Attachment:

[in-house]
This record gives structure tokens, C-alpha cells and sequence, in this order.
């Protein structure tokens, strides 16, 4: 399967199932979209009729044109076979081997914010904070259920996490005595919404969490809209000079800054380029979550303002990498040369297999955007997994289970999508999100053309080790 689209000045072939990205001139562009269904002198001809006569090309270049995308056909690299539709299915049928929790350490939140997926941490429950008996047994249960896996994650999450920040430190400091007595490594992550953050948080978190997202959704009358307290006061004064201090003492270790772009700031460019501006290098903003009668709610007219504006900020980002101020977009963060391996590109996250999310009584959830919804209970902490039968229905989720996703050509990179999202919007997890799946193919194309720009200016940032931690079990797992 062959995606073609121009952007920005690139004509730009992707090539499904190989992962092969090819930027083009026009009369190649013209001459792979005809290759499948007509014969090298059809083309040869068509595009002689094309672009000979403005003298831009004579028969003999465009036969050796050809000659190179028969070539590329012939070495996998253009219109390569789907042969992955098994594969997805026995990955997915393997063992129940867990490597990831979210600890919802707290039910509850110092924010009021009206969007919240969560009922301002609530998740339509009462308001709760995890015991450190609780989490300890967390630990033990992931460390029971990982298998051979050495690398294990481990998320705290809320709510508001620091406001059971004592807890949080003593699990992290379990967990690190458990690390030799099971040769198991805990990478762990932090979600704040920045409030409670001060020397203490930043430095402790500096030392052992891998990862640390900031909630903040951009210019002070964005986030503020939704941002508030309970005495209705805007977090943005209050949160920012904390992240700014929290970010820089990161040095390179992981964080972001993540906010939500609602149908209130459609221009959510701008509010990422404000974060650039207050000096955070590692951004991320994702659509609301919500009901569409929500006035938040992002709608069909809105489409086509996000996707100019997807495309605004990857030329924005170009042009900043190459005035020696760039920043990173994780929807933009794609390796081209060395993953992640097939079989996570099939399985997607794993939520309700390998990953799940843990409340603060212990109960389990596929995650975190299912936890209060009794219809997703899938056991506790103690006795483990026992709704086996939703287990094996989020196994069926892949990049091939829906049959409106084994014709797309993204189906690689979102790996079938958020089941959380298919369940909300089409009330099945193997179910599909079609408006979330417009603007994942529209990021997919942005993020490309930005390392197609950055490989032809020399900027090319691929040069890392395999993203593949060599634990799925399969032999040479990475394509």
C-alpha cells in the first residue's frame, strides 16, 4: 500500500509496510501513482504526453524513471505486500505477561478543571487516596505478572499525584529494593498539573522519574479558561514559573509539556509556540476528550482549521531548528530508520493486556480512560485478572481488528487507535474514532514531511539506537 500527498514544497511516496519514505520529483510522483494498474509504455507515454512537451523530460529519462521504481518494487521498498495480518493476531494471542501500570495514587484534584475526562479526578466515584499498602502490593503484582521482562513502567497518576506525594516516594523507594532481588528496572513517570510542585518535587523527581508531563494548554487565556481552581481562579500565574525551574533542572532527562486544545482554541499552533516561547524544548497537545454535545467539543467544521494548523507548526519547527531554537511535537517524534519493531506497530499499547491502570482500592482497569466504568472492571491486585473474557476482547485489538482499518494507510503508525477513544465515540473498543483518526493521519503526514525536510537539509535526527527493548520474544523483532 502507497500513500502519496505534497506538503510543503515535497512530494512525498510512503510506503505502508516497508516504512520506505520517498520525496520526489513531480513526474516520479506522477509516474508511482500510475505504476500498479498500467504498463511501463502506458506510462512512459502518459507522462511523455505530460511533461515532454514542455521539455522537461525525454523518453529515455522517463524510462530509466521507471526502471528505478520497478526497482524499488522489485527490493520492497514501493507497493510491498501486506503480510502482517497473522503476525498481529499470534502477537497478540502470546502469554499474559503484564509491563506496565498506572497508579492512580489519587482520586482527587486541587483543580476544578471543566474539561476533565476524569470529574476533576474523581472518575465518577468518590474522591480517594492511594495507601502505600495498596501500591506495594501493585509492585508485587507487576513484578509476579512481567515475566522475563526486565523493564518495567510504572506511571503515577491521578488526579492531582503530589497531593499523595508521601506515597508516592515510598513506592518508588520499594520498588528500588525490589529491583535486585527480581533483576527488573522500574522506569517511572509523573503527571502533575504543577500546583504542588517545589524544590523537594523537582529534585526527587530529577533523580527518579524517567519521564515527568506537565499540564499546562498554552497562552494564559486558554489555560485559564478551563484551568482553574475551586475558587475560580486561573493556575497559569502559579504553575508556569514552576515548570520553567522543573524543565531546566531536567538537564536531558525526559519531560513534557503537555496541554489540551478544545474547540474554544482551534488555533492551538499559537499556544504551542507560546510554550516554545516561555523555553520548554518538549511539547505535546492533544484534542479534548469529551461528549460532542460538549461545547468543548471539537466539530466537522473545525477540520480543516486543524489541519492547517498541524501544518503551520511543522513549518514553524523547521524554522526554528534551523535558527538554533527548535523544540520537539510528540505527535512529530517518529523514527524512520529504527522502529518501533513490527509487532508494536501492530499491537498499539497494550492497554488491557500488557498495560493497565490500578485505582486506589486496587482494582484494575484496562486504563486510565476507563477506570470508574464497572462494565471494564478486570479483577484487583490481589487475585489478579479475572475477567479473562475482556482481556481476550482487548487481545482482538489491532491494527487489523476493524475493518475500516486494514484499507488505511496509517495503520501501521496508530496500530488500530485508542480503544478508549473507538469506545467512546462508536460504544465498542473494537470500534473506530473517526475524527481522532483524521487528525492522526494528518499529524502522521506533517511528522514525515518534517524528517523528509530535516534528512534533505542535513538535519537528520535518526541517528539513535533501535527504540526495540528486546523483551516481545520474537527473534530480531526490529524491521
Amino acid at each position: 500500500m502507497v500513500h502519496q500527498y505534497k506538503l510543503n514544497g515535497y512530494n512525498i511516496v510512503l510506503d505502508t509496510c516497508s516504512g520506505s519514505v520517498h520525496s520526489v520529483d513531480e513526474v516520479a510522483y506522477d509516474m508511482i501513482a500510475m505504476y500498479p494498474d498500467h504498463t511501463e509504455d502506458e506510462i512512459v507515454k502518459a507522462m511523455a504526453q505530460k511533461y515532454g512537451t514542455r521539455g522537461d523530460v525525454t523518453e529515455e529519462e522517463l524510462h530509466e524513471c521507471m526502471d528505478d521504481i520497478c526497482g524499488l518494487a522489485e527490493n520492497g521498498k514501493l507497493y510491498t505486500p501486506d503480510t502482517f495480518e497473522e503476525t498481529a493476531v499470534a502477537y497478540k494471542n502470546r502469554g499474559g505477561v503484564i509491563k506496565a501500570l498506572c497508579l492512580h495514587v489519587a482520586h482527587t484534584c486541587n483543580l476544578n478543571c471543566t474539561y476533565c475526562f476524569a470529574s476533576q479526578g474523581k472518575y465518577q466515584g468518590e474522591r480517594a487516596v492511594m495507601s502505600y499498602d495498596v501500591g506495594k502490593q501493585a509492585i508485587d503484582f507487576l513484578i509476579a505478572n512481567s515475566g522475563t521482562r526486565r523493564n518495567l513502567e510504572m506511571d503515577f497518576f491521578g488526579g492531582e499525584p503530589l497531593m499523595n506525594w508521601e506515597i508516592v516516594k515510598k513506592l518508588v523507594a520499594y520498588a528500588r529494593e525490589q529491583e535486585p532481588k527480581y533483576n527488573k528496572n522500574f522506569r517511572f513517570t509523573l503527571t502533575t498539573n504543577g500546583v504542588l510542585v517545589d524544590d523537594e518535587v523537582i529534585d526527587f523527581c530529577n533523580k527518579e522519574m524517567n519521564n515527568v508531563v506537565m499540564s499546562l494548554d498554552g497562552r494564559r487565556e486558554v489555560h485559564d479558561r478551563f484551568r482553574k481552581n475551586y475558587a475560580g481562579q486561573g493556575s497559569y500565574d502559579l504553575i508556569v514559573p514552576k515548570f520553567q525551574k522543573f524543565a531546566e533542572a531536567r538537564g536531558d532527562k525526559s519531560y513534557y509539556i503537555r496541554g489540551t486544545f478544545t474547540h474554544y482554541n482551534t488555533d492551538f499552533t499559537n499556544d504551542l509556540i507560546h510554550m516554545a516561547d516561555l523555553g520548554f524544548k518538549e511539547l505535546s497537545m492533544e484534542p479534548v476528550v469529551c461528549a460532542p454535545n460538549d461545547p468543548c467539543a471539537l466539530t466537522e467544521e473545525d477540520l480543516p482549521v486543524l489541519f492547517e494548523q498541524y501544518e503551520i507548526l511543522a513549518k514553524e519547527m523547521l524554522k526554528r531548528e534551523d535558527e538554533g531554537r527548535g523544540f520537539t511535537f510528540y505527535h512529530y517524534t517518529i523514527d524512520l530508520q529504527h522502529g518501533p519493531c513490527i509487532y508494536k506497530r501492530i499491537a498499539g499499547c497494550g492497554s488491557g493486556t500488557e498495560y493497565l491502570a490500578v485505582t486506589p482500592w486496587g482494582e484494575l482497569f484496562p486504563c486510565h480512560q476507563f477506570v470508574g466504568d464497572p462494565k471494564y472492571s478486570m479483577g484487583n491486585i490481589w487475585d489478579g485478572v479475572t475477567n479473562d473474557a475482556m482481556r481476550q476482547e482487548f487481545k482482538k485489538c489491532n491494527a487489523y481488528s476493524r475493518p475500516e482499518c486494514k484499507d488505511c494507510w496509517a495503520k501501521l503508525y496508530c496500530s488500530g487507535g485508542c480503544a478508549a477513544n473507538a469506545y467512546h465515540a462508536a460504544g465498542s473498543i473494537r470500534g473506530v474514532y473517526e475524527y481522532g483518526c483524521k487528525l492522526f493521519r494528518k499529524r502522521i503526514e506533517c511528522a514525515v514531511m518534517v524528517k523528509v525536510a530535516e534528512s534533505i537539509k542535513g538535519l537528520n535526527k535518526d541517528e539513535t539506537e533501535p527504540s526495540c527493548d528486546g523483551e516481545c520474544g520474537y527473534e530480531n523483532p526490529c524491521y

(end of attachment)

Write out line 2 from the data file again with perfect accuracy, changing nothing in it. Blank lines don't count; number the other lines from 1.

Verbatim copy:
This record gives structure tokens, C-alpha cells and sequence, in this order.